RICHMOND, Va. -- One year after he ordered a statewide shutdown of schools and some businesses in an effort to slow the spread of COVID-19, Virginia Governor Ralph Northam sat down with CBS 6 to discuss his administration’s response to the pandemic.
“There were so many unknowns at the time about COVID-19,” Northam recalled. “I signed up for this and I have come to work every day. I haven’t taken a day off. I look at the data every morning. I commend our staff, but folks across Virginia have stepped up like the nurses and doctors.”
Northam held his first weekly COVID-19 press conference on March 11, 2020.
At the time, there were nine reported cases of the coronavirus in the Commonwealth.
Northam said we should expect more cases.
Nearly 365 days later, more than 500,000 Virginians have tested positive for coronavirus and nearly 10,000 people have died.
“We are ready to put COVID-19 in the rearview mirror,” Northam said. “I look forward to getting as close to that herd immunity as soon as we can and to do it equitably and expeditiously. Get our children back into school, get our businesses back up and get back to a near normal. I really think that’s the light and the hope at the end of a long dark tunnel.”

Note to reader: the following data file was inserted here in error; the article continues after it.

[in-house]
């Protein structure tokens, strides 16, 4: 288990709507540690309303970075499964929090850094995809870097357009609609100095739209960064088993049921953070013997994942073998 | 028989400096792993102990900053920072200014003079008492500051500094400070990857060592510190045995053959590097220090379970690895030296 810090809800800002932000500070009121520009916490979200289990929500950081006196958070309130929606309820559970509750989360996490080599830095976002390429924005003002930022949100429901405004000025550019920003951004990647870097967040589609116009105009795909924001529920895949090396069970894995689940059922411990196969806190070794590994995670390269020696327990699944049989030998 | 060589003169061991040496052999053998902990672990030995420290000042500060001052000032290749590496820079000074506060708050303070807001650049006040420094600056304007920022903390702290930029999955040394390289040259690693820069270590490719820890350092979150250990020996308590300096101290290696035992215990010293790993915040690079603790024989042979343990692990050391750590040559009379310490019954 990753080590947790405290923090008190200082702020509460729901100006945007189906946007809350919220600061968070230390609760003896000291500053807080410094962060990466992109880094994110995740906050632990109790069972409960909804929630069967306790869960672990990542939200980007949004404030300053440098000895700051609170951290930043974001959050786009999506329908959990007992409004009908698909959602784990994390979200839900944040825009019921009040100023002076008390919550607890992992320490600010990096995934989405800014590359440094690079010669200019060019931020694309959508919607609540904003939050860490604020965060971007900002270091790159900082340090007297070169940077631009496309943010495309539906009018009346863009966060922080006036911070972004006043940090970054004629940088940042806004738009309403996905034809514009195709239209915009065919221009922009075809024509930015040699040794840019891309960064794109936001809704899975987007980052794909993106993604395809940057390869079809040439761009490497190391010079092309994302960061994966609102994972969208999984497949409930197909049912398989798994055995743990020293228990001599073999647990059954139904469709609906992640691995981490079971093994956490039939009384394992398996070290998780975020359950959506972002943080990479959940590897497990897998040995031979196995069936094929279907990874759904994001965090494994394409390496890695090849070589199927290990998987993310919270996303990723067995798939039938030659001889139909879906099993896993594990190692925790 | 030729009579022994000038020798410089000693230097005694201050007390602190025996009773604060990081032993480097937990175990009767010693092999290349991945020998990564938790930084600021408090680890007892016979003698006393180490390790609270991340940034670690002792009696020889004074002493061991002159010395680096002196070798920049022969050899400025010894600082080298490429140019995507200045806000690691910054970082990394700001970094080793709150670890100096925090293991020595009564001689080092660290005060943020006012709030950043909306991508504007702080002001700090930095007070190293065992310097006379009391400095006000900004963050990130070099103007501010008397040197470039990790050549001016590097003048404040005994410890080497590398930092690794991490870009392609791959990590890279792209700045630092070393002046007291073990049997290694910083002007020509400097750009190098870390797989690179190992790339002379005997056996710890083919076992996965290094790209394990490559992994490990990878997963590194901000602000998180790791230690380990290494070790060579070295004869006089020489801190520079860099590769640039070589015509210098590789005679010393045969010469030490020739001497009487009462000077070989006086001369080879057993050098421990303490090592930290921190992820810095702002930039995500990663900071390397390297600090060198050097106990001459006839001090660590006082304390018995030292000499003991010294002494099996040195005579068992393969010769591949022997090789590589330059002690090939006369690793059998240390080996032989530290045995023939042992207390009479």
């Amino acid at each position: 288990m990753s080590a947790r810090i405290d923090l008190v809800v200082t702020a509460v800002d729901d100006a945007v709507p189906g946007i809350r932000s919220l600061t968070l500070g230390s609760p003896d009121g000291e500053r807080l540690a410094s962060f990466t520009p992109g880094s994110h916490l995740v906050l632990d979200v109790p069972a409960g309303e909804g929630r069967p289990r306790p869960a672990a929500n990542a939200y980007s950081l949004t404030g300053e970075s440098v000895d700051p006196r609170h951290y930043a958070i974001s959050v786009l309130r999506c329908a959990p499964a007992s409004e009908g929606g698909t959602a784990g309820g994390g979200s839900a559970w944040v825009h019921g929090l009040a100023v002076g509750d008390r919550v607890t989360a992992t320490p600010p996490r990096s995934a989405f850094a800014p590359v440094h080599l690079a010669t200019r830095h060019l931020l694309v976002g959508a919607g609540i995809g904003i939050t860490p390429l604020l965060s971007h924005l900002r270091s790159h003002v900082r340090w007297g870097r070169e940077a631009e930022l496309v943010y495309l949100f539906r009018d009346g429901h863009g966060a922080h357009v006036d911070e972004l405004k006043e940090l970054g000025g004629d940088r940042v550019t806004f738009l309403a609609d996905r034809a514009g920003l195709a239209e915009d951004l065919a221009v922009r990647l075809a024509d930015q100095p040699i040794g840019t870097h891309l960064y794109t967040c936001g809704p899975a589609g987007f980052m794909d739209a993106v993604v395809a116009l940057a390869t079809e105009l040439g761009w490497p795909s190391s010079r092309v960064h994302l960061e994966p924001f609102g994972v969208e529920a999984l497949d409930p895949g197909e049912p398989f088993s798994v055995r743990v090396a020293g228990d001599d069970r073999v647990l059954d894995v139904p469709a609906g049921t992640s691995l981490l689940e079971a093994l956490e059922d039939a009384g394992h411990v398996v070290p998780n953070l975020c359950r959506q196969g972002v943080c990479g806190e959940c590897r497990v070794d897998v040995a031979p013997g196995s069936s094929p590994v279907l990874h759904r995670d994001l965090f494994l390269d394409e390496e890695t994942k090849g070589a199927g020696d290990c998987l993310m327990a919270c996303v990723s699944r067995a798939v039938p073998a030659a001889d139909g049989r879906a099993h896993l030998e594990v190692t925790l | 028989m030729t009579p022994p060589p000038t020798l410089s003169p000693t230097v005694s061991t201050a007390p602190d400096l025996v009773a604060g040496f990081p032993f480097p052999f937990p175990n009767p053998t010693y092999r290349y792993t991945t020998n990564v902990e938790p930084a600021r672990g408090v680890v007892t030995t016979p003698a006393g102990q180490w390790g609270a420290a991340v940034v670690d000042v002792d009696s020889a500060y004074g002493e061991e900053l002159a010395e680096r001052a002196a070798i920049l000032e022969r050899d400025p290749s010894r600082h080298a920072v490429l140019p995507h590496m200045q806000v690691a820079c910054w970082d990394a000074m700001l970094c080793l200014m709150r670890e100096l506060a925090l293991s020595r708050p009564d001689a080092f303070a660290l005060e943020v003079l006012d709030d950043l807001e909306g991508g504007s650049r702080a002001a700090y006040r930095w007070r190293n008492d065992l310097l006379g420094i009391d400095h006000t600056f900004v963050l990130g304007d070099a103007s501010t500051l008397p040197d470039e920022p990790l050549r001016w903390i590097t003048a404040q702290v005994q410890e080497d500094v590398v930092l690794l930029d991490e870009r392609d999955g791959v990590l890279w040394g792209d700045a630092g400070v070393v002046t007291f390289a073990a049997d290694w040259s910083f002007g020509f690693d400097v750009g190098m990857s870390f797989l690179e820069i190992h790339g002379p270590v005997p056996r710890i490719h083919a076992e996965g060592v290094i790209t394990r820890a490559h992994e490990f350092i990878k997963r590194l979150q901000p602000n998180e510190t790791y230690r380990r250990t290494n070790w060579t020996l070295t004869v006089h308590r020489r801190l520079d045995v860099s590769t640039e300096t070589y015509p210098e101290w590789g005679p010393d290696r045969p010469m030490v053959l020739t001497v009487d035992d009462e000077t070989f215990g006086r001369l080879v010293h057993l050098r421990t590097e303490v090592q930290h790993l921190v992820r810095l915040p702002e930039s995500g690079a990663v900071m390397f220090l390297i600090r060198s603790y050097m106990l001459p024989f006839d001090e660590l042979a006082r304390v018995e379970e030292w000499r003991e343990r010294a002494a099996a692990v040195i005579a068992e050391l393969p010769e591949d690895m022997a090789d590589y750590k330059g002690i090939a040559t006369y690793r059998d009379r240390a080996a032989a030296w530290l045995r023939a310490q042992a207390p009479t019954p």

Part of the process to returning to normal is the Northam administration’s efforts to vaccinate as many Virginians as possible.
News of a COVID-19 vaccine made headlines in December, which increased hopes for easing business capacity restrictions and limits on social distancing.
However, CBS 6 heard from many families who found difficulties navigating the registration systems during the start of 2021.
Some said they registered with four separate vaccine lists just to sign-up for an appointment.
The Vaccination Administration Management System (VAMS) proved problematic for most states including Virginia.
A backdoor loophole in the CDC-created registration system (VAMS) allowed for individuals ineligible for a vaccine to sign up anyway.
“This has been a learning curve and one of the things I tell my team every day to be flexible and to be creative. When we went to the central registration system, that has been helpful. Another thing I felt very strongly about that we have been able to accomplish is the call center. We have close to 1000 individuals who can answer the phone and get people registered.”
As of Monday, 17.5 percent of the population has received at least one dose of the COVID-19 vaccine. Northam estimated that most eligible Virginians who want to get vaccinated should be able to do so by the end of May.
Gov. Northam and First Lady Pam Northam continue to wait for their turn to get vaccinated. They both fall under Phase 1B.
When asked to grade himself and his administration following a year’s response to the pandemic, the governor instead graded his fellow Virginians.
“Virginians have weathered this storm, our children have sacrificed, our families are sacrificed, and for the most part they’ve followed the guidelines,” he explained. “I’m proud of Virginia. I think we live in the best state in the best country in the world, so I give Virginia an A-plus.”